All in all, the enthusiastic demonstration showed the antiwar movement isn't going away until all the occupations are ended, and all the troops are brought home.
In San Francisco, some 2,500 people rallied at Justin Herman Plaza and marched to the Civic Center, with spirited chants of "Money for jobs and education, not for war and occupation!" and "We can do it, yes we can! No war in Afghanistan!"
CAN member Tayler Mehit spoke at the rally in front of the Civic Center. "We know that taking troops from Iraq and moving them to Afghanistan is not an end to the war!" Mehit said. "And we know that giving millions to Israel to aid in the continuing slaughter of Palestinians is not an antiwar position. We are committed to building a movement that can hold politician accountable to our demands."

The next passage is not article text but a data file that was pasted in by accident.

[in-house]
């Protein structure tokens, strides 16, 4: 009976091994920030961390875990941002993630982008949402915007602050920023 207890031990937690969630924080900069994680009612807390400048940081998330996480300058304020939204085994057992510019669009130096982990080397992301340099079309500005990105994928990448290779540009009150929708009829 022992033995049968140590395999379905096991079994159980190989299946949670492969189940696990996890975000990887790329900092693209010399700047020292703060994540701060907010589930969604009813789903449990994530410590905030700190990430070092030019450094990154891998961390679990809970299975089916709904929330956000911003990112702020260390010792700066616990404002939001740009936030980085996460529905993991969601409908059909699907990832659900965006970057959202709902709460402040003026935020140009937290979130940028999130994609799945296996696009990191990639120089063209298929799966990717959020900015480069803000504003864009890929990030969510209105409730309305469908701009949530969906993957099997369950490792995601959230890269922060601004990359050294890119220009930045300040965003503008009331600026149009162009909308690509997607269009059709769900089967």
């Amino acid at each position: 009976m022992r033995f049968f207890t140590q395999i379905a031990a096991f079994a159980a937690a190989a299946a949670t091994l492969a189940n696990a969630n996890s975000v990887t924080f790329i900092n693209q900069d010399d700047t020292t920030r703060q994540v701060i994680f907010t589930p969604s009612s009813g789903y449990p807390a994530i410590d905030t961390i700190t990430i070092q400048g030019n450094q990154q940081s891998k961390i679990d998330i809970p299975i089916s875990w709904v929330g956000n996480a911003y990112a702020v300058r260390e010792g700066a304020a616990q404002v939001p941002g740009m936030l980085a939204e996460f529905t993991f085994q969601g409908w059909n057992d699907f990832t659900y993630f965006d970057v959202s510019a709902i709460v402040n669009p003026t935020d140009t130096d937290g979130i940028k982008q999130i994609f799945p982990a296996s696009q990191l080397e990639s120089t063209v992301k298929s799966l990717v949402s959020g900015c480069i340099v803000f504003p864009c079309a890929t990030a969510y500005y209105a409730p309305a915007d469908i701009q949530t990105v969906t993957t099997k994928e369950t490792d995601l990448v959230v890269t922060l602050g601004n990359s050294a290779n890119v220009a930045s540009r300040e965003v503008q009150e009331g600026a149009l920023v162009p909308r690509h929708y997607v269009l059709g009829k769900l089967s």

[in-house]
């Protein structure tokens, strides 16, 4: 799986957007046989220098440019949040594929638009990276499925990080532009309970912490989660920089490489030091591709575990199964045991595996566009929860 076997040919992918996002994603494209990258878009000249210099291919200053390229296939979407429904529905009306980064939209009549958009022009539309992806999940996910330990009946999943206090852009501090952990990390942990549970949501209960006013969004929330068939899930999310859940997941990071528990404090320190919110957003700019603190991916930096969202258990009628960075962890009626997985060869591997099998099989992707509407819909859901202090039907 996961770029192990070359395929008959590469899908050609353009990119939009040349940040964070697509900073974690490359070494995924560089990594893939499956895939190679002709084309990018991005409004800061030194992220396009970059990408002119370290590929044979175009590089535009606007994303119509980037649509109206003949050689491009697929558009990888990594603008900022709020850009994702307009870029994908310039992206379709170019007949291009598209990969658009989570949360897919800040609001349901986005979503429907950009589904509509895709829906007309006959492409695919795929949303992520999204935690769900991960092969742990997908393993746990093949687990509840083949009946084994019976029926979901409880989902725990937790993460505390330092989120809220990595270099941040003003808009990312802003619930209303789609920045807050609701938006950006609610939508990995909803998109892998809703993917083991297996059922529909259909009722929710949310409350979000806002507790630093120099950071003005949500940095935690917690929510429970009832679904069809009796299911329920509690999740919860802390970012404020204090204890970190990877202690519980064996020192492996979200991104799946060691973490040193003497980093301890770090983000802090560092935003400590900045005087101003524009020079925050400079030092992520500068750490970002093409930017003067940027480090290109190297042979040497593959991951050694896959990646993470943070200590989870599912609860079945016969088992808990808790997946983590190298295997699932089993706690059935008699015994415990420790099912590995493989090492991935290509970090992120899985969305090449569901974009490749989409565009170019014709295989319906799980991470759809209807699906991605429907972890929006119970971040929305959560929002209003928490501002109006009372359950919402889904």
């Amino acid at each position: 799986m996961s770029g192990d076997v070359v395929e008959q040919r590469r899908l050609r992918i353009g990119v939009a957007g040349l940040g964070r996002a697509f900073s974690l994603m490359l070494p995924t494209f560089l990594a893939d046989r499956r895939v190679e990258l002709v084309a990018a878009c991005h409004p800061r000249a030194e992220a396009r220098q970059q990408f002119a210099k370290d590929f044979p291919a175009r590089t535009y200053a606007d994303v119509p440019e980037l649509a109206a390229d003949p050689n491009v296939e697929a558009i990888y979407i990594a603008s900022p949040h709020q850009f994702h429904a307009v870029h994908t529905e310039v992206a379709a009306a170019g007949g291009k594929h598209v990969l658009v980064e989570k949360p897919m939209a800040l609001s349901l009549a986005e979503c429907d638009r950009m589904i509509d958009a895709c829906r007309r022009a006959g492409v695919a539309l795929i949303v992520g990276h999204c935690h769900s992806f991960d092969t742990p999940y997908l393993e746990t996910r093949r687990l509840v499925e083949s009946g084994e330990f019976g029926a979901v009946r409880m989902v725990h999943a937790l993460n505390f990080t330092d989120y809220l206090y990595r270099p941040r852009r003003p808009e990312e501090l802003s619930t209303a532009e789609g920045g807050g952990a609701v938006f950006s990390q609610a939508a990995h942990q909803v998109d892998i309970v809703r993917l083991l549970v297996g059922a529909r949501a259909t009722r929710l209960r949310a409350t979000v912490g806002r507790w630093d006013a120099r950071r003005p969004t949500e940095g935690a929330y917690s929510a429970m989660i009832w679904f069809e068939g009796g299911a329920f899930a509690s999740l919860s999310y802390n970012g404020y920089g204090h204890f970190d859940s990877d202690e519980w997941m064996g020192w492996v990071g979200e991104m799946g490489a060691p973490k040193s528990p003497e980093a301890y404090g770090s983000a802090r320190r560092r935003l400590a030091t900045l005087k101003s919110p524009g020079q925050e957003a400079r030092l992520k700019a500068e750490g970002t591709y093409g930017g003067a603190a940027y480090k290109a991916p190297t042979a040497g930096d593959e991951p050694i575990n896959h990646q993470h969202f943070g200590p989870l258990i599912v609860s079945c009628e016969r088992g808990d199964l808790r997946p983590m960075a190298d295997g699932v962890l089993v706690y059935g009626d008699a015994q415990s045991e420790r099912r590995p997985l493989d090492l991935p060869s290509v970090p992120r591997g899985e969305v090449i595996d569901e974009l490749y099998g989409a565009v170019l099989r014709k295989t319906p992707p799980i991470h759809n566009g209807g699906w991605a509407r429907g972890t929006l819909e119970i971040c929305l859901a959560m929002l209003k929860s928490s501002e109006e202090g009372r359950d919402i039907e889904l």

A protester named Andrea said, "The Iraq war started when I was 14. It's outrageous that our government has gotten away with this. The wars in Iraq and Afghanistan need to end, and that's why I am out here today."
The police were out in force. When antiwar protesters were met by pro-Israel counterprotesters holding signs that said, "Keep an eye out Tristan Anderson"--mocking the U.S. activist tragically wounded in Palestine--marchers chanted at them in protest.
The police used this as an opportunity to go after an 8-year-old Palestinian boy. A group of activists stepped in to prevent his arrest, and a number were shoved to the ground and detained themselves by police.
In San Diego, some 300 people protested at a march and rally called by the San Diego Coalition for Peace and Justice.